United States: DOL Releases Long-Anticipated Revisions To FLSA Overtime Exemption Rules

Employers Will Need To Pay Overtime Wages To More White Collar Employees

Phillip Schreiber is a partner in our Chicago office and Kara M. Ariail is a partner in our Northern Virginia office.


  • The U.S. Department of Labor's (DOL) new overtime rule requires a new weekly guaranteed salary of $913 ($47,476 per year) for white collar workers to be exempt.
  • Approximately 4.2 million salaried employees across the U.S. will now be entitled to overtime pay.
  • Employers have a range of options to reduce the increased overtime costs.

The U.S. Department of Labor (DOL) on May 18, 2016, released its rule updating overtime regulations for executive, administrative and professional employees (commonly referred to as white collar employees) under the Fair Labor Standards Act (FLSA). The DOL rule expands overtime coverage to roughly 4.2 million employees.

Currently, based on regulations from 2004, in order for white collar employees to be exempt from overtime requirements, they must meet certain job duties-related tests and be paid on a salary basis at a rate of at least $455 per week ($23,660 per year).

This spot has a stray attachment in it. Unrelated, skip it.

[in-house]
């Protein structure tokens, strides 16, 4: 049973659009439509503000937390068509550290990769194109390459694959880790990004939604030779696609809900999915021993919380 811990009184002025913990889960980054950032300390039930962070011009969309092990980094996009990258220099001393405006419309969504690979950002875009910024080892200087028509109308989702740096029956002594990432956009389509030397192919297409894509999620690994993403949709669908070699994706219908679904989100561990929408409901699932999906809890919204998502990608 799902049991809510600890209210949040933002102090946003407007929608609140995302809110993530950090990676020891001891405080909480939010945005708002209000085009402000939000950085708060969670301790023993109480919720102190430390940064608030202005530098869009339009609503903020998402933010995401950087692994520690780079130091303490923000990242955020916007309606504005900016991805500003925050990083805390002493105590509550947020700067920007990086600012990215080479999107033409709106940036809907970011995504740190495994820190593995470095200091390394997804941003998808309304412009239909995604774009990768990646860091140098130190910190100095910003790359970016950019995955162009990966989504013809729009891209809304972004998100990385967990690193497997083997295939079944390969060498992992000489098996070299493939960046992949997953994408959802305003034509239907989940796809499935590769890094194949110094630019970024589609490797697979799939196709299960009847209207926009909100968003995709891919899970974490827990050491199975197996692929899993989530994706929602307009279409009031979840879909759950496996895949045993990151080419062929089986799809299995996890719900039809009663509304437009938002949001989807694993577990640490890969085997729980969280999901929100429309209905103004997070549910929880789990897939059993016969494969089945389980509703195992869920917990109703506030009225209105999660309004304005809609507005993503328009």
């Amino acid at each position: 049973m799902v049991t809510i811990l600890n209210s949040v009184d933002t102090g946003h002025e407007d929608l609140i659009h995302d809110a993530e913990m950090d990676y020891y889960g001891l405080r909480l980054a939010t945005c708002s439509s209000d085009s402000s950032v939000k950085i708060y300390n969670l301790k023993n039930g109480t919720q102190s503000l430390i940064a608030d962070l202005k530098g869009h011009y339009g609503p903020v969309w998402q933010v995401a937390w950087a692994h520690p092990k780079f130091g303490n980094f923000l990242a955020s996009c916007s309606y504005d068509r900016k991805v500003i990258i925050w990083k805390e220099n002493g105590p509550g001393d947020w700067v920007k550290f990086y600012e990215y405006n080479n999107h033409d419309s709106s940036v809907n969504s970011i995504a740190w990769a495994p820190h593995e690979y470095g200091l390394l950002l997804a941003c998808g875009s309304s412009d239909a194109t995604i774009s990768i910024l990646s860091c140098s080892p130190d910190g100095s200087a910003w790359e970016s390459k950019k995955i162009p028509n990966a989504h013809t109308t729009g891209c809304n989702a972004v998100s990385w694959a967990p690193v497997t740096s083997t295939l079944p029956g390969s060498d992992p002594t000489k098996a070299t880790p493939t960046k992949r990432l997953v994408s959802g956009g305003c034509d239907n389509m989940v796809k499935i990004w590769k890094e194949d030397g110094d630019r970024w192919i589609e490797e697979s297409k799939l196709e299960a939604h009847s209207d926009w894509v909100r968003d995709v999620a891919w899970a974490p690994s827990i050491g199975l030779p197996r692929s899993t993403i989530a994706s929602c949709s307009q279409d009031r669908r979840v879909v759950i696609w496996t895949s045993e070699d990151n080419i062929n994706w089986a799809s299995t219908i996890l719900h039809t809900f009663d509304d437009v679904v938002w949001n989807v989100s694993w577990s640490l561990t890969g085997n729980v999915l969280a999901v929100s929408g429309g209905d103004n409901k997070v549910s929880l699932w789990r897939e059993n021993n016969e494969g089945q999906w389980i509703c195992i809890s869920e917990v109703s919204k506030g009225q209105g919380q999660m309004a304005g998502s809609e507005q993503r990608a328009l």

The new rule more than doubles the salary threshold to equal the 40th percentile of weekly earnings for full-time salaried employees in the lowest income region of the country (the South), as reported in the U.S. Census. That threshold is $913 per week ($47,476 per year). This amount is about $3,000 less per year then the DOL estimated in late June 2015 when it issued its Notice of Proposed Rulemaking. Notably, for the first time, employers will be able to count nondiscretionary bonuses and commissions toward as much as 10 percent of the minimum salary requirement.

The new rule is set to take effect on Dec. 1, 2016.

The highly compensated employee exemption minimum annual salary requirement is also increasing from $100,000 to $134,004, which is equal to the 90th percentile of the weekly earnings for full-time salaried employees in the lowest income region of the country, as reported in the Census. This amount is about $12,000 higher than what the DOL estimated in late June 2015.

The new rule includes an automatic update every three years to ensure that the threshold is maintained at the 40th percentile of full-time salaried employees in the lowest income region (or 90th percentile for the highly compensated employee exemption). Based on current wage growth projections, the annual salary threshold is expected to increase to more than $51,000 with the first update on Jan. 1, 2020.

Importantly, the duties test has not changed. Further, outside sales employees, attorneys, doctors and computer professionals paid on an hourly basis are not impacted by this rule change because their exempt status is not subject to the salary basis test.

Employers Will Face Numerous Challenges to Comply

This new rule presents some challenging issues for employers. In addition to a significant increase in labor costs, employers will be required to adopt protocols to ensure that their nonexempt salaried employees are paid overtime at the proper rate.